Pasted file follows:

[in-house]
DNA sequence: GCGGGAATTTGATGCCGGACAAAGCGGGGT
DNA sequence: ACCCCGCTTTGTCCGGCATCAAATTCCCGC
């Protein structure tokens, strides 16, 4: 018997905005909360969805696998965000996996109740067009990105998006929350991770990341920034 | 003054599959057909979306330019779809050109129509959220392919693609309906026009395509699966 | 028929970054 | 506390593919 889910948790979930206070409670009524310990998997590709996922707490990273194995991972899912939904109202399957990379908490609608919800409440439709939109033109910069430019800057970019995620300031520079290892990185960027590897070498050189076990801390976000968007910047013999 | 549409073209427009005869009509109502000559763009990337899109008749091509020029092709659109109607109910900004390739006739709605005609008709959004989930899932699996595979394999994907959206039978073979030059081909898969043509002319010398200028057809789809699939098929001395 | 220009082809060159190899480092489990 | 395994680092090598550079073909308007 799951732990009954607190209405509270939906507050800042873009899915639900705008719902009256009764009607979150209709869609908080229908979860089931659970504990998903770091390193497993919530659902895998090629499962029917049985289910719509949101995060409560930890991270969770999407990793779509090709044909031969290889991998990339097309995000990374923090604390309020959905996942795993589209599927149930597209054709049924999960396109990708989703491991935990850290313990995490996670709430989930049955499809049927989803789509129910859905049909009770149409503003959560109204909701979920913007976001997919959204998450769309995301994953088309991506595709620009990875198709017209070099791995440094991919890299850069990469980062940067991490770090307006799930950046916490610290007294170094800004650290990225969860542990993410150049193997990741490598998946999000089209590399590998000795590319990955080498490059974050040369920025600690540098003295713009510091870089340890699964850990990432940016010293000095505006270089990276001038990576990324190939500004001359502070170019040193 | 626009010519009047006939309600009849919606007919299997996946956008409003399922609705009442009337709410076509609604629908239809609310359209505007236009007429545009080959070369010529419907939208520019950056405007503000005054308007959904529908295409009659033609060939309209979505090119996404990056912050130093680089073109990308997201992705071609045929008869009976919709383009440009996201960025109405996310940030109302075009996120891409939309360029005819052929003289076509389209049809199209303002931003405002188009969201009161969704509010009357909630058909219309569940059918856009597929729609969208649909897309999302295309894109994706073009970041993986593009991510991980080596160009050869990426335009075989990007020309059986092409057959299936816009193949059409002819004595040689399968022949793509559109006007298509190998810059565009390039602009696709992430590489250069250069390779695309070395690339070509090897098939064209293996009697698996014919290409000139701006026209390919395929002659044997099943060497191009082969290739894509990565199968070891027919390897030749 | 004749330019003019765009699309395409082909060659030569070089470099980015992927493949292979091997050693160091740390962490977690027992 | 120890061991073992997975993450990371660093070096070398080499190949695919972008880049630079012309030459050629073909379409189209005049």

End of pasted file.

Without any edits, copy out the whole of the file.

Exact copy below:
[in-house]
DNA sequence: GCGGGAATTTGATGCCGGACAAAGCGGGGT
DNA sequence: ACCCCGCTTTGTCCGGCATCAAATTCCCGC
């Protein structure tokens, strides 16, 4: 018997905005909360969805696998965000996996109740067009990105998006929350991770990341920034 | 003054599959057909979306330019779809050109129509959220392919693609309906026009395509699966 | 028929970054 | 506390593919 889910948790979930206070409670009524310990998997590709996922707490990273194995991972899912939904109202399957990379908490609608919800409440439709939109033109910069430019800057970019995620300031520079290892990185960027590897070498050189076990801390976000968007910047013999 | 549409073209427009005869009509109502000559763009990337899109008749091509020029092709659109109607109910900004390739006739709605005609008709959004989930899932699996595979394999994907959206039978073979030059081909898969043509002319010398200028057809789809699939098929001395 | 220009082809060159190899480092489990 | 395994680092090598550079073909308007 799951732990009954607190209405509270939906507050800042873009899915639900705008719902009256009764009607979150209709869609908080229908979860089931659970504990998903770091390193497993919530659902895998090629499962029917049985289910719509949101995060409560930890991270969770999407990793779509090709044909031969290889991998990339097309995000990374923090604390309020959905996942795993589209599927149930597209054709049924999960396109990708989703491991935990850290313990995490996670709430989930049955499809049927989803789509129910859905049909009770149409503003959560109204909701979920913007976001997919959204998450769309995301994953088309991506595709620009990875198709017209070099791995440094991919890299850069990469980062940067991490770090307006799930950046916490610290007294170094800004650290990225969860542990993410150049193997990741490598998946999000089209590399590998000795590319990955080498490059974050040369920025600690540098003295713009510091870089340890699964850990990432940016010293000095505006270089990276001038990576990324190939500004001359502070170019040193 | 626009010519009047006939309600009849919606007919299997996946956008409003399922609705009442009337709410076509609604629908239809609310359209505007236009007429545009080959070369010529419907939208520019950056405007503000005054308007959904529908295409009659033609060939309209979505090119996404990056912050130093680089073109990308997201992705071609045929008869009976919709383009440009996201960025109405996310940030109302075009996120891409939309360029005819052929003289076509389209049809199209303002931003405002188009969201009161969704509010009357909630058909219309569940059918856009597929729609969208649909897309999302295309894109994706073009970041993986593009991510991980080596160009050869990426335009075989990007020309059986092409057959299936816009193949059409002819004595040689399968022949793509559109006007298509190998810059565009390039602009696709992430590489250069250069390779695309070395690339070509090897098939064209293996009697698996014919290409000139701006026209390919395929002659044997099943060497191009082969290739894509990565199968070891027919390897030749 | 004749330019003019765009699309395409082909060659030569070089470099980015992927493949292979091997050693160091740390962490977690027992 | 120890061991073992997975993450990371660093070096070398080499190949695919972008880049630079012309030459050629073909379409189209005049």